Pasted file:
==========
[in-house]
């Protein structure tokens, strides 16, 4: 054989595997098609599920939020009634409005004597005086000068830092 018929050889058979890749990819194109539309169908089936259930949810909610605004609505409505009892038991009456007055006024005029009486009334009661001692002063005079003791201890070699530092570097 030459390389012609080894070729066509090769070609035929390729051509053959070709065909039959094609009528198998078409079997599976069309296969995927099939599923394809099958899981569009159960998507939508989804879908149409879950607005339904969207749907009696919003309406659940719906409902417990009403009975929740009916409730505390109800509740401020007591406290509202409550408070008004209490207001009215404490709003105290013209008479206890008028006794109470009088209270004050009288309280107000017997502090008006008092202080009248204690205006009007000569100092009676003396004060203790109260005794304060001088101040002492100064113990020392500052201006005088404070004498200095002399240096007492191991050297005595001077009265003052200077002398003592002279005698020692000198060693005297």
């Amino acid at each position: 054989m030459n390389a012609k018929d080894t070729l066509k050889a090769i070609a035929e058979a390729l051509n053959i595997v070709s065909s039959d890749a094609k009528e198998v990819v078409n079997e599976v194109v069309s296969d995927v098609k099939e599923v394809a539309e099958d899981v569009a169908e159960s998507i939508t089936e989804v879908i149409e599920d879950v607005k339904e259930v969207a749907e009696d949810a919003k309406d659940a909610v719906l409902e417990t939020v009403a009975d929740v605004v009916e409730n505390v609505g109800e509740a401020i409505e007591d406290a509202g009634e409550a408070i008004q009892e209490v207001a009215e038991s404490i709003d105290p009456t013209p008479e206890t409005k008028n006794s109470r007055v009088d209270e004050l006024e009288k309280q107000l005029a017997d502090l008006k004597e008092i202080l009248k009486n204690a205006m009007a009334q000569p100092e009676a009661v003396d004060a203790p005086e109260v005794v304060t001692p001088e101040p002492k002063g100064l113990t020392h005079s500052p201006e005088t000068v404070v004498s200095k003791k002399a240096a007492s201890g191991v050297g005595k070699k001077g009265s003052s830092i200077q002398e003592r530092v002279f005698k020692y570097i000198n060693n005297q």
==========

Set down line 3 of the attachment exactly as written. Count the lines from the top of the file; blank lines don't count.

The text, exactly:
């Amino acid at each position: 054989m030459n390389a012609k018929d080894t070729l066509k050889a090769i070609a035929e058979a390729l051509n053959i595997v070709s065909s039959d890749a094609k009528e198998v990819v078409n079997e599976v194109v069309s296969d995927v098609k099939e599923v394809a539309e099958d899981v569009a169908e159960s998507i939508t089936e989804v879908i149409e599920d879950v607005k339904e259930v969207a749907e009696d949810a919003k309406d659940a909610v719906l409902e417990t939020v009403a009975d929740v605004v009916e409730n505390v609505g109800e509740a401020i409505e007591d406290a509202g009634e409550a408070i008004q009892e209490v207001a009215e038991s404490i709003d105290p009456t013209p008479e206890t409005k008028n006794s109470r007055v009088d209270e004050l006024e009288k309280q107000l005029a017997d502090l008006k004597e008092i202080l009248k009486n204690a205006m009007a009334q000569p100092e009676a009661v003396d004060a203790p005086e109260v005794v304060t001692p001088e101040p002492k002063g100064l113990t020392h005079s500052p201006e005088t000068v404070v004498s200095k003791k002399a240096a007492s201890g191991v050297g005595k070699k001077g009265s003052s830092i200077q002398e003592r530092v002279f005698k020692y570097i000198n060693n005297q």